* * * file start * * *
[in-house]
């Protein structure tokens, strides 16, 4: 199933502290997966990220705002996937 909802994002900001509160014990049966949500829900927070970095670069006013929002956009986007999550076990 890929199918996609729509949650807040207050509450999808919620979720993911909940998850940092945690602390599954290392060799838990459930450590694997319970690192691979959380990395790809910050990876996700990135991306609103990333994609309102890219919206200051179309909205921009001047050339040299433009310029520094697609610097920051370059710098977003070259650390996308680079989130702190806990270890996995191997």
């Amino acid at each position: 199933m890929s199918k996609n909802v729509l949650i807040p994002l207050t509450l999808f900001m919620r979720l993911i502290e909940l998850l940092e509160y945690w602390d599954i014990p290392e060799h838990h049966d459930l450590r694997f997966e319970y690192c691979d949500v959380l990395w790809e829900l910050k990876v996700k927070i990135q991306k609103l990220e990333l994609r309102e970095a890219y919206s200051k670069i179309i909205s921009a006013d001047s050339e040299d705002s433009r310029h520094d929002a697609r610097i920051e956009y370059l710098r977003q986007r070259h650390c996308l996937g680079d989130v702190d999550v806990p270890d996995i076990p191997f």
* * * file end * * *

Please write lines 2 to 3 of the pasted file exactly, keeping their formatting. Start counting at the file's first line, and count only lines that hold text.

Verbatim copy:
């Protein structure tokens, strides 16, 4: 199933502290997966990220705002996937 909802994002900001509160014990049966949500829900927070970095670069006013929002956009986007999550076990 890929199918996609729509949650807040207050509450999808919620979720993911909940998850940092945690602390599954290392060799838990459930450590694997319970690192691979959380990395790809910050990876996700990135991306609103990333994609309102890219919206200051179309909205921009001047050339040299433009310029520094697609610097920051370059710098977003070259650390996308680079989130702190806990270890996995191997």
């Amino acid at each position: 199933m890929s199918k996609n909802v729509l949650i807040p994002l207050t509450l999808f900001m919620r979720l993911i502290e909940l998850l940092e509160y945690w602390d599954i014990p290392e060799h838990h049966d459930l450590r694997f997966e319970y690192c691979d949500v959380l990395w790809e829900l910050k990876v996700k927070i990135q991306k609103l990220e990333l994609r309102e970095a890219y919206s200051k670069i179309i909205s921009a006013d001047s050339e040299d705002s433009r310029h520094d929002a697609r610097i920051e956009y370059l710098r977003q986007r070259h650390c996308l996937g680079d989130v702190d999550v806990p270890d996995i076990p191997f």